StoryPros Awards (Semifinalist) Action On Film (First Place, Crime Drama category) ASA/Gotham (Quarterfinalist) Fade In (Quarterfinalist) Antelope Valley (Third Place) Writers Place (Third Place) Epiphany (Third Place) WriteMovies/TalentScout (Finalist) Nicholl Fellowships (Honorable Mention, Top 15%) Big Bear (Semifinalist) Century City (Finalist) Writers Network Screenplay & Fiction Competition (Quarterfinalist) Anything But Hollywood (Semifinalist) Red Inkworks (First Place) Screenplay Festival (Finalist) A Feeding Frenzy (Second Place) Worldfest - Houston (First Place, Thriller/Mystery Category) Moondance (Finalist) Writers On The Storm (Quarterfinalist) PAGE International (Quarterfinalist) AAA (Honorable Mention) Austin (Quarterfinalist) Indie Gathering (Third Place, Suspense/thriller division) Extreme Screenplay (Finalist, Top 5 scripts entered)

BRAVO, JEAN!!!!!!! May we all be so blessed with such great talent, and rewards for our work!

;0) Flo

Author: Joseph Kenny Posted: 08/17/08 07:01 PM

I'm sure Janet meant well. She was just dancing a little too hard.

(I'm not Barack Obama, but I approved this message.)

Author: Timothy Landrum Posted: 08/17/08 08:22 PM

Where can we read this script?

Author: Geoffrey Breuder Posted: 08/17/08 09:56 PM

I'm sorry Janet, but what exactly are you saying? Would a black police officer chase after a white woman who was the murder suspect of his twin brother or wouldn't he? First you said:

"I understand that the murder victims twin brother is a cop but come on...Also, I dont know too many black men in the 1940's that would openly chase a white woman. I mean it just was not done. Even as a police officer."

Then you said:

"THAT is NOT inconcievable. That's not what I said. Of course his brother would be a part of the investigation."

I realize that you are only saying that in general racism existed back then, as well as now.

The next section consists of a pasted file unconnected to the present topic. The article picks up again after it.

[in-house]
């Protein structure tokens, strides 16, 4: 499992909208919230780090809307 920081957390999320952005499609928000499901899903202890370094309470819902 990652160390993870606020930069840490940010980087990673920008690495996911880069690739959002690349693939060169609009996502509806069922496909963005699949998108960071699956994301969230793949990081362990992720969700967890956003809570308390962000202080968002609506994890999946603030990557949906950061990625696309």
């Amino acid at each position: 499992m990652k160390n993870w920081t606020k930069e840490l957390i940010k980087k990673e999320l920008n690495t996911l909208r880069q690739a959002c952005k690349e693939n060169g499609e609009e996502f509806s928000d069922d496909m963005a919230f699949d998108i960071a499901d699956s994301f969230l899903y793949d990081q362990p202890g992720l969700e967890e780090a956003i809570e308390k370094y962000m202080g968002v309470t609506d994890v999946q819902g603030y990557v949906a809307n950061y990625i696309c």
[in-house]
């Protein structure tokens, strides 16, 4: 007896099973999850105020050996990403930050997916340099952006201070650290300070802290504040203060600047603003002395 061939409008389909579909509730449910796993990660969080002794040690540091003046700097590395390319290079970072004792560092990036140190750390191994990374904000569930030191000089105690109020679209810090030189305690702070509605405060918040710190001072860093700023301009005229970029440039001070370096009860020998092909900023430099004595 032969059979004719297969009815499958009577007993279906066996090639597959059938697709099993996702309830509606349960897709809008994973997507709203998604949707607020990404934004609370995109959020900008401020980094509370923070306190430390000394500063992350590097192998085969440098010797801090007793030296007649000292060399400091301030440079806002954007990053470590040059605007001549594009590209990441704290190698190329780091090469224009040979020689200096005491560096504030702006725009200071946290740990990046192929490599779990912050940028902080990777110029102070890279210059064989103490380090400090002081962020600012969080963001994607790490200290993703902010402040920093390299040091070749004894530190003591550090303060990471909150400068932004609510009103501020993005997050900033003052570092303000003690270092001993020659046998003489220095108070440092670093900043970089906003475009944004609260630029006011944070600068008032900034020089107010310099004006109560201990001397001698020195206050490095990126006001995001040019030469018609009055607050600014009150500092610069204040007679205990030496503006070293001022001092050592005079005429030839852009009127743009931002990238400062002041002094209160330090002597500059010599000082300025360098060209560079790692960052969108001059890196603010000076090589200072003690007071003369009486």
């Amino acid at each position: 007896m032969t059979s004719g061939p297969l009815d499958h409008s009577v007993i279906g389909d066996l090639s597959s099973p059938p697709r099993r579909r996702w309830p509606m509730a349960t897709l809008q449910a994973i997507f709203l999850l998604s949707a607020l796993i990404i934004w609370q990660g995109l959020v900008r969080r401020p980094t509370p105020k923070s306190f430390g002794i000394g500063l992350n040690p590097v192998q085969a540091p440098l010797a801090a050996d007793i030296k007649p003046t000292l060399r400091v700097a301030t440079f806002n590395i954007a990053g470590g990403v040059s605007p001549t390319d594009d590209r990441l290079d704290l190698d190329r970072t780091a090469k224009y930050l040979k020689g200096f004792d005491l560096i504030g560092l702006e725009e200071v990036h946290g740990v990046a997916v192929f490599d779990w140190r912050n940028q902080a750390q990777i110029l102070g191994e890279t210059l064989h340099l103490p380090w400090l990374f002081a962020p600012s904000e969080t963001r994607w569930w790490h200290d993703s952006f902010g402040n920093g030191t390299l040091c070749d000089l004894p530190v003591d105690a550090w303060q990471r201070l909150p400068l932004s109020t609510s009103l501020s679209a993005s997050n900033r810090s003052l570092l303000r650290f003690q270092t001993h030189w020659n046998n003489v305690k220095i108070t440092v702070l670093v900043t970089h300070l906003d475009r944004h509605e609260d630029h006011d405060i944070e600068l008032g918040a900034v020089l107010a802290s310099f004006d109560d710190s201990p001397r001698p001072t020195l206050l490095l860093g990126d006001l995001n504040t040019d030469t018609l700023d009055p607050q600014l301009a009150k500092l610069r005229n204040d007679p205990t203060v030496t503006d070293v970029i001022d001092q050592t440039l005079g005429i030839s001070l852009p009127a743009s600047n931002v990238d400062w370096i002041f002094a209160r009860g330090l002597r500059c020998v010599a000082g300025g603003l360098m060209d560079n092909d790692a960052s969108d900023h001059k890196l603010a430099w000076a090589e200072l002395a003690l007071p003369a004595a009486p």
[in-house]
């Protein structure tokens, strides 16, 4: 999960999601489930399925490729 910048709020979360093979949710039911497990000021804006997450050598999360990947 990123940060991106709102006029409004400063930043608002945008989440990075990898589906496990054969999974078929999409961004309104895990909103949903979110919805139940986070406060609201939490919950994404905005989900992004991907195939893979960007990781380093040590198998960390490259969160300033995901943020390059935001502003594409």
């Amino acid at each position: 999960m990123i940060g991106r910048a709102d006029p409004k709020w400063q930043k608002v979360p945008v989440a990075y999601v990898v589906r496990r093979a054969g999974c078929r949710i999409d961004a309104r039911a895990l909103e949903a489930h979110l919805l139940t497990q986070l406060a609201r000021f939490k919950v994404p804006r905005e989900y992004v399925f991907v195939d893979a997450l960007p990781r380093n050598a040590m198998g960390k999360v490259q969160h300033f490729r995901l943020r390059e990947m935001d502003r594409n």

The trouble is that this generalization is being treated as an absolute. Not every single person (or cop for that matter) has to fit into a mold — even if the mold is a bad one.

Personally I find a police officer going against the trend in such an atmosphere would stand out in high relief. And the situation and obstacles would be even more dramatic. The irony is you are admittedly pre-judging Jean's script without having read it.

Author: Heather Hughes Posted: 08/18/08 09:06 PM

Ah, ever heard of the Tuskegee Airmen?

Ever heard of "Brig. General Benjamin O. Davis, Sr., the first African-American general in the U.S. Army? I know he served in France in 1944. (Not sure of his complete WWII dates.)

Check out this site if you don't think Aferican Americans fought in WWII.

http://www.historyplace.com/unitedstates/aframerwar/



Author: Dorothy St Louis Posted: 08/18/08 09:45 PM

What about the Black soldiers in the Civil War? The Buffalo Soldiers in the Western United States....the Black soldiers who remained in Europe after they served in WWI? Were they not the ones who perked the interest in Jazz in Paris? Didn't Josephine Baker leave the US and became a hit in Paris?

I did not mean for my comment to become such a conversation piece...BUT...It sure has peaked an interest in LADY JAZZ...

YOU GO JEAN.....

Author: Poetist Soul Posted: 08/19/08 03:49 AM

I just wanted to say that today, I attended a funeral of a black WWII soldier.